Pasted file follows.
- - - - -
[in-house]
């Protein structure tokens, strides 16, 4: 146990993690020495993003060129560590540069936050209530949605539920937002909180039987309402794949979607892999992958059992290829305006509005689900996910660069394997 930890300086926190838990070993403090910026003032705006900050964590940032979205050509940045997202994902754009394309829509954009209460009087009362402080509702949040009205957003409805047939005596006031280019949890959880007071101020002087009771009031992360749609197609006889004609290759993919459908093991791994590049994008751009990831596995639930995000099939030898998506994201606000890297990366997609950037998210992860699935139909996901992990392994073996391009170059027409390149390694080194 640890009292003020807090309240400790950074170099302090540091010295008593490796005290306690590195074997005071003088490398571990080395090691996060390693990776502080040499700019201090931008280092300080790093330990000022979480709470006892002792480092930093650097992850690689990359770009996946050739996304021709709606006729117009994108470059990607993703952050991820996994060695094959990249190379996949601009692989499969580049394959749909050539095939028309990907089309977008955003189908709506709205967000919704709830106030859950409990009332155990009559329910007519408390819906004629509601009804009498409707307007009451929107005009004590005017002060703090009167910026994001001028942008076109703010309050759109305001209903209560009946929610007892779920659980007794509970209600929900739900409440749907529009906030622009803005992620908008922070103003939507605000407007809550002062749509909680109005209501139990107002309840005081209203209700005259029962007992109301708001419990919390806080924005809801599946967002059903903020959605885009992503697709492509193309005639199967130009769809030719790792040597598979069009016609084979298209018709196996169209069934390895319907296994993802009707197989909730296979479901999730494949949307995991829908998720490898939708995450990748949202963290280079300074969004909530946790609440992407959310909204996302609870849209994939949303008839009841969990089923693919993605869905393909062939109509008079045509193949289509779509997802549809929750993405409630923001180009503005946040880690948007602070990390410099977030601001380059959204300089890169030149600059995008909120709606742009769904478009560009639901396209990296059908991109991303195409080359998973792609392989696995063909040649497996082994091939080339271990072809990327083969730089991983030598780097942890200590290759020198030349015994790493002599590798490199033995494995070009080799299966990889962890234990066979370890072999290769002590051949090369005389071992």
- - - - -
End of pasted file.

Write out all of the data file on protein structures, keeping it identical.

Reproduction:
[in-house]
């Protein structure tokens, strides 16, 4: 146990993690020495993003060129560590540069936050209530949605539920937002909180039987309402794949979607892999992958059992290829305006509005689900996910660069394997 930890300086926190838990070993403090910026003032705006900050964590940032979205050509940045997202994902754009394309829509954009209460009087009362402080509702949040009205957003409805047939005596006031280019949890959880007071101020002087009771009031992360749609197609006889004609290759993919459908093991791994590049994008751009990831596995639930995000099939030898998506994201606000890297990366997609950037998210992860699935139909996901992990392994073996391009170059027409390149390694080194 640890009292003020807090309240400790950074170099302090540091010295008593490796005290306690590195074997005071003088490398571990080395090691996060390693990776502080040499700019201090931008280092300080790093330990000022979480709470006892002792480092930093650097992850690689990359770009996946050739996304021709709606006729117009994108470059990607993703952050991820996994060695094959990249190379996949601009692989499969580049394959749909050539095939028309990907089309977008955003189908709506709205967000919704709830106030859950409990009332155990009559329910007519408390819906004629509601009804009498409707307007009451929107005009004590005017002060703090009167910026994001001028942008076109703010309050759109305001209903209560009946929610007892779920659980007794509970209600929900739900409440749907529009906030622009803005992620908008922070103003939507605000407007809550002062749509909680109005209501139990107002309840005081209203209700005259029962007992109301708001419990919390806080924005809801599946967002059903903020959605885009992503697709492509193309005639199967130009769809030719790792040597598979069009016609084979298209018709196996169209069934390895319907296994993802009707197989909730296979479901999730494949949307995991829908998720490898939708995450990748949202963290280079300074969004909530946790609440992407959310909204996302609870849209994939949303008839009841969990089923693919993605869905393909062939109509008079045509193949289509779509997802549809929750993405409630923001180009503005946040880690948007602070990390410099977030601001380059959204300089890169030149600059995008909120709606742009769904478009560009639901396209990296059908991109991303195409080359998973792609392989696995063909040649497996082994091939080339271990072809990327083969730089991983030598780097942890200590290759020198030349015994790493002599590798490199033995494995070009080799299966990889962890234990066979370890072999290769002590051949090369005389071992």